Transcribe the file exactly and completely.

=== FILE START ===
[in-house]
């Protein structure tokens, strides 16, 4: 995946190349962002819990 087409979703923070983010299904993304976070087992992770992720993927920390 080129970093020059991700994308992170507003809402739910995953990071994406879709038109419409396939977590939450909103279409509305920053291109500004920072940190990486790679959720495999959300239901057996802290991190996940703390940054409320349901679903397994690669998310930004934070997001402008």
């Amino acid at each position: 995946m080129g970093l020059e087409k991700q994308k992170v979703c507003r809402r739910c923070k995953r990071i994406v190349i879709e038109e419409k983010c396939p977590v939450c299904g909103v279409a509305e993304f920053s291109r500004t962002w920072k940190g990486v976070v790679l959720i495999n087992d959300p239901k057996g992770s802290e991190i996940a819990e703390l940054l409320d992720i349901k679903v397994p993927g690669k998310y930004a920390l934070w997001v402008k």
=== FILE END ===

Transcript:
[in-house]
């Protein structure tokens, strides 16, 4: 995946190349962002819990 087409979703923070983010299904993304976070087992992770992720993927920390 080129970093020059991700994308992170507003809402739910995953990071994406879709038109419409396939977590939450909103279409509305920053291109500004920072940190990486790679959720495999959300239901057996802290991190996940703390940054409320349901679903397994690669998310930004934070997001402008």
């Amino acid at each position: 995946m080129g970093l020059e087409k991700q994308k992170v979703c507003r809402r739910c923070k995953r990071i994406v190349i879709e038109e419409k983010c396939p977590v939450c299904g909103v279409a509305e993304f920053s291109r500004t962002w920072k940190g990486v976070v790679l959720i495999n087992d959300p239901k057996g992770s802290e991190i996940a819990e703390l940054l409320d992720i349901k679903v397994p993927g690669k998310y930004a920390l934070w997001v402008k």